On Editing & Brevity

On Editing & Brevity

I’m sad to say that Mark Twain probably wouldn’t have cared much for me or my blogI’m a pretty nice guy, adore my wonderful wife, frolic with my Yellow Lab pups each day, respect my elders, hold the restaurant door for folks, treasure my friends, and “sir” and “ma’am” is go-to decorum.  I don’t drink, do drugs, or smoke.  I work very hard, show up on time for appointments, meet deadlines, sweat the details, and treat people the way that how I would want to be treated.

So why wouldn’t Huck’s creator warm up to me?  You see, Because “the father of American literature” (so said William Faulkner) had an immense aversion to excessive verbiage.  Mr. Clemens — world-renowned satirist, writer, lecturer — embraced brevity the way our elected officials embrace earmarks, pork, and political fragmentation.  Concerning the subject of brevity, not so much me.  I plead guilty to writing long.

(Editorial aside to do some charity work:  If you know me from my working career and couldn’t hold back a chortle or uh-duh tied to the incongruity of this blog post coming from me, you’re forgiven if you send a $50 check to your favorite charity before your head hits the pillow tonight.  I confess my writing sins, and you cackle.  Nice.  You’re forgiven … if you write the check.)

Communication ratchets up in quality is best when words are judiciously used.  Like garlic, rouge, a compliment, and a good change-up, moderation is key with words.  Indeed, there is no question that Brevity is sacred to first-rate writers and editors for one simple reason — it most effectively delivers the message.  It is not always easy to achieve succinctness because it’s far easier to write long than to write tight and crisp.  Copy should pop.  That’s why talented copyeditors — who are equal parts grammar and inconsistency police, as well as, more often than not usually, borderline obsessive-compulsive — are so valuable.  As well they should.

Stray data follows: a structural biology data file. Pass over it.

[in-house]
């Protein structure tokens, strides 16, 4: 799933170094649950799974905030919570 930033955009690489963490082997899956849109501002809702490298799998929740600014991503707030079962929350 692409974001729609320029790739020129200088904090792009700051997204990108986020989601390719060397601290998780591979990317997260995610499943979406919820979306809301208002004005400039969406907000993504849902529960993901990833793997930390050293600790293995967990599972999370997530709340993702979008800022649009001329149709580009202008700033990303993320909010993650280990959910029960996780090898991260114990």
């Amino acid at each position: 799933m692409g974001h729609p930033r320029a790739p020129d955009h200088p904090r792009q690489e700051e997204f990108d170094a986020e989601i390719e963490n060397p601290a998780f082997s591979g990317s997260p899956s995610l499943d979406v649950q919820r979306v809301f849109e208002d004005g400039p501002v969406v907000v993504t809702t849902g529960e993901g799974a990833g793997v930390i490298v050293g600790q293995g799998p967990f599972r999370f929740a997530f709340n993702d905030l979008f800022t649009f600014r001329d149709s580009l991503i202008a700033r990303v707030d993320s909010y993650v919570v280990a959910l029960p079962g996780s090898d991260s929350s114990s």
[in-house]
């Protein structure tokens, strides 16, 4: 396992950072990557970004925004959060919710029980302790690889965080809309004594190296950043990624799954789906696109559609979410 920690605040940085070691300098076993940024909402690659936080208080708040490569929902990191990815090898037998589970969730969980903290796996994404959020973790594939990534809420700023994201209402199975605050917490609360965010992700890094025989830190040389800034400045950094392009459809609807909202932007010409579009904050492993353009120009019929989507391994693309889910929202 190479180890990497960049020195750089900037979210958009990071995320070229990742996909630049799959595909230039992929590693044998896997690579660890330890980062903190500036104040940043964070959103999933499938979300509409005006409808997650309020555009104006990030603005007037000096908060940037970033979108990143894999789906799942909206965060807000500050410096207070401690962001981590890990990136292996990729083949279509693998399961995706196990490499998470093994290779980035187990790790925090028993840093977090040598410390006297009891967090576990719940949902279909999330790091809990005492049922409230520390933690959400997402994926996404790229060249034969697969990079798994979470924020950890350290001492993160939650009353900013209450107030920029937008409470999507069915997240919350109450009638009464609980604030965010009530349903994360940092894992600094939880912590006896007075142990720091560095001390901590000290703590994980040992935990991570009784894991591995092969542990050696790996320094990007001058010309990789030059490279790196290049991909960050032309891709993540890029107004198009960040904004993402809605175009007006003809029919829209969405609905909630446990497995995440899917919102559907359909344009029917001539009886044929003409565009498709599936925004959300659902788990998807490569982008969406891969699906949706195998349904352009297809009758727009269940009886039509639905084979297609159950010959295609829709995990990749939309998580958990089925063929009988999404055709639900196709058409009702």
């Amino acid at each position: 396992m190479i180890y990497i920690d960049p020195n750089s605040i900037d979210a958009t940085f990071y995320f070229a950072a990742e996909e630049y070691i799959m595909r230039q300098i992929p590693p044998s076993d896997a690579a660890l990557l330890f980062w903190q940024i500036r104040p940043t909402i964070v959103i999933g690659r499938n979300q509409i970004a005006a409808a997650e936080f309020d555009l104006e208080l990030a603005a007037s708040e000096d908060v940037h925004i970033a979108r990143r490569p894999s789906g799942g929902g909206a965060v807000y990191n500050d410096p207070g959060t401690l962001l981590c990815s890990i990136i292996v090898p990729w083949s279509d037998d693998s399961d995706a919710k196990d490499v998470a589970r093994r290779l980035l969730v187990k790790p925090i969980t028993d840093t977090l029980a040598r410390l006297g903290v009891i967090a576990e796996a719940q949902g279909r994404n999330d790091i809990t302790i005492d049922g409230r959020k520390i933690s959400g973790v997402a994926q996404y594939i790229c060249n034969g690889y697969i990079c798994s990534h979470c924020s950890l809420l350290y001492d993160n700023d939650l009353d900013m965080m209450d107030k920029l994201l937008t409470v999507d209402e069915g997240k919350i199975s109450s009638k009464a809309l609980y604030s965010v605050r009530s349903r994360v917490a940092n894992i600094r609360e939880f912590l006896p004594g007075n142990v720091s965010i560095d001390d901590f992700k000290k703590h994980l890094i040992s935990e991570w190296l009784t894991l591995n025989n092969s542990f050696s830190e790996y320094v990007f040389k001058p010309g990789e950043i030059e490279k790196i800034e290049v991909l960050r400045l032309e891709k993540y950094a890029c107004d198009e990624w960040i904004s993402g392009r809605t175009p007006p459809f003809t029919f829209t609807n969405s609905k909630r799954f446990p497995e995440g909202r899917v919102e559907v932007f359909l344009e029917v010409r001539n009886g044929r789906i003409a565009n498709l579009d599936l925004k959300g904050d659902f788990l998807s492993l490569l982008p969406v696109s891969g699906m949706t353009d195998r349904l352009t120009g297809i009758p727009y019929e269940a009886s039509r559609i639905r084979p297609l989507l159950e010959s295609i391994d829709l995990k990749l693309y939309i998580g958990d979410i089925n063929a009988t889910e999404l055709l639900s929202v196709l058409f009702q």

Twain often wrote about his annoyance with wordiness.  One of my favorites of his many quotes on the subject is, “To condense the diffused light of a page of thought into the luminous flash of a single sentence, is worthy to rank as a prize composition just by itself.”

Indeed.  Loquacious, rambling Verbosity can make for dull reads and a wandering audience.  If you want to memorably get your point precisely across, go back to your copy and lose some of the adverbs and adjectives, tighten up your prose, and replace the $9 word with a $2 variant word.  You’ll get your point across just as effectively (probably better), and you’ll be less likely to lose your audience.  Unless, of course, you’re a blogger.

To be sure, Other factors have to be weighed when writing.  For example, When sitting in the executive’s chair, there are times when you simply don’t have time to write a short report or email — so you write a longer one.  There is absolute truth to the assertion that, on occasion, one just doesn’t have time to be brief.  With many balls in the air, time is tight, and deadlines pressing, just crank — thoughts to fingers to keyboard — especially when your audience needs the information, and you need to move on to another item on your to-do list so as to be optimally productive.  After all, You’re a manager, and if you’re a decent one, the first thing you have to manage well is your workflow.  If you’re a reasonably talented communicator and your audience has a responsibility tied to the communication, just write it — they’ll read it.  But don’t get sloppy!  Knock out a first draft, edit and rewrite quickly but thoroughly. Meticulously reread your copy (perhaps out loud) to assure clarity and proper grammar, apply fixes, spellcheck, and … Pow!  Gone.  Message delivered.  What’s next on the to-do list?